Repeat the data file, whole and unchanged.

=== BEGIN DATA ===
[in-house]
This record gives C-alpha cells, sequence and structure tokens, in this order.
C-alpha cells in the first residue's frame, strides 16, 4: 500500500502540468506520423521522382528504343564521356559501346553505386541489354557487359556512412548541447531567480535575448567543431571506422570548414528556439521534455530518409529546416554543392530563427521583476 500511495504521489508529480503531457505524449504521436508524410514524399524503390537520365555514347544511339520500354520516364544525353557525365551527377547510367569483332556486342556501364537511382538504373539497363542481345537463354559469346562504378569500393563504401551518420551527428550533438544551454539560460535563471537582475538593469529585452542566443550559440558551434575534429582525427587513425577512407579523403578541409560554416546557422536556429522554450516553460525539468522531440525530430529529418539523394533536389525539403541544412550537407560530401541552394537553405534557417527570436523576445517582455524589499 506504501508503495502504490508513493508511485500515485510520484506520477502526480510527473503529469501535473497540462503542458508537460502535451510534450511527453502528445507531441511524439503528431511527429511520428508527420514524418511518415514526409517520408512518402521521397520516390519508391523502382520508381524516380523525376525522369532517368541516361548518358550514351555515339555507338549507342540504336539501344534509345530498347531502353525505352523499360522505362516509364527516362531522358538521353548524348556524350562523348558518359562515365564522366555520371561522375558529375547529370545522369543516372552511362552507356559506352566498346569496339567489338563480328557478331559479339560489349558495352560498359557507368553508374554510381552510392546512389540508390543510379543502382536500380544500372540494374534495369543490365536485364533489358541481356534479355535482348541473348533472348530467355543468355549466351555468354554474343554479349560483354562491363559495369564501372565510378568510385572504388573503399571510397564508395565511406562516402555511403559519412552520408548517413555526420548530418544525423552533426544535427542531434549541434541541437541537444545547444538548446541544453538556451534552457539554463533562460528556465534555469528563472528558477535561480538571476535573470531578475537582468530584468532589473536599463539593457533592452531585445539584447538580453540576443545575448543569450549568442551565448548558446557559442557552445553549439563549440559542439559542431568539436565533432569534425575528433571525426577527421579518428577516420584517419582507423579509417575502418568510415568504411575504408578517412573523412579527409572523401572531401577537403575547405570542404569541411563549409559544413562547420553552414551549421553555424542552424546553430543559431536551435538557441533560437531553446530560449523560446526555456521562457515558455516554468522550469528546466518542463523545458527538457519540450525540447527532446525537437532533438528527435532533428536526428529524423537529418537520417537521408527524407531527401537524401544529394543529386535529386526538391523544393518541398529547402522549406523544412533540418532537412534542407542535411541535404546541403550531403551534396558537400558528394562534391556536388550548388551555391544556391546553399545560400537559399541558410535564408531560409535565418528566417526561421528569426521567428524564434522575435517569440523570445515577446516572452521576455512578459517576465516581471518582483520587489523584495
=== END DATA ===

[in-house]
This record gives C-alpha cells, sequence and structure tokens, in this order.
C-alpha cells in the first residue's frame, strides 16, 4: 500500500502540468506520423521522382528504343564521356559501346553505386541489354557487359556512412548541447531567480535575448567543431571506422570548414528556439521534455530518409529546416554543392530563427521583476 500511495504521489508529480503531457505524449504521436508524410514524399524503390537520365555514347544511339520500354520516364544525353557525365551527377547510367569483332556486342556501364537511382538504373539497363542481345537463354559469346562504378569500393563504401551518420551527428550533438544551454539560460535563471537582475538593469529585452542566443550559440558551434575534429582525427587513425577512407579523403578541409560554416546557422536556429522554450516553460525539468522531440525530430529529418539523394533536389525539403541544412550537407560530401541552394537553405534557417527570436523576445517582455524589499 506504501508503495502504490508513493508511485500515485510520484506520477502526480510527473503529469501535473497540462503542458508537460502535451510534450511527453502528445507531441511524439503528431511527429511520428508527420514524418511518415514526409517520408512518402521521397520516390519508391523502382520508381524516380523525376525522369532517368541516361548518358550514351555515339555507338549507342540504336539501344534509345530498347531502353525505352523499360522505362516509364527516362531522358538521353548524348556524350562523348558518359562515365564522366555520371561522375558529375547529370545522369543516372552511362552507356559506352566498346569496339567489338563480328557478331559479339560489349558495352560498359557507368553508374554510381552510392546512389540508390543510379543502382536500380544500372540494374534495369543490365536485364533489358541481356534479355535482348541473348533472348530467355543468355549466351555468354554474343554479349560483354562491363559495369564501372565510378568510385572504388573503399571510397564508395565511406562516402555511403559519412552520408548517413555526420548530418544525423552533426544535427542531434549541434541541437541537444545547444538548446541544453538556451534552457539554463533562460528556465534555469528563472528558477535561480538571476535573470531578475537582468530584468532589473536599463539593457533592452531585445539584447538580453540576443545575448543569450549568442551565448548558446557559442557552445553549439563549440559542439559542431568539436565533432569534425575528433571525426577527421579518428577516420584517419582507423579509417575502418568510415568504411575504408578517412573523412579527409572523401572531401577537403575547405570542404569541411563549409559544413562547420553552414551549421553555424542552424546553430543559431536551435538557441533560437531553446530560449523560446526555456521562457515558455516554468522550469528546466518542463523545458527538457519540450525540447527532446525537437532533438528527435532533428536526428529524423537529418537520417537521408527524407531527401537524401544529394543529386535529386526538391523544393518541398529547402522549406523544412533540418532537412534542407542535411541535404546541403550531403551534396558537400558528394562534391556536388550548388551555391544556391546553399545560400537559399541558410535564408531560409535565418528566417526561421528569426521567428524564434522575435517569440523570445515577446516572452521576455512578459517576465516581471518582483520587489523584495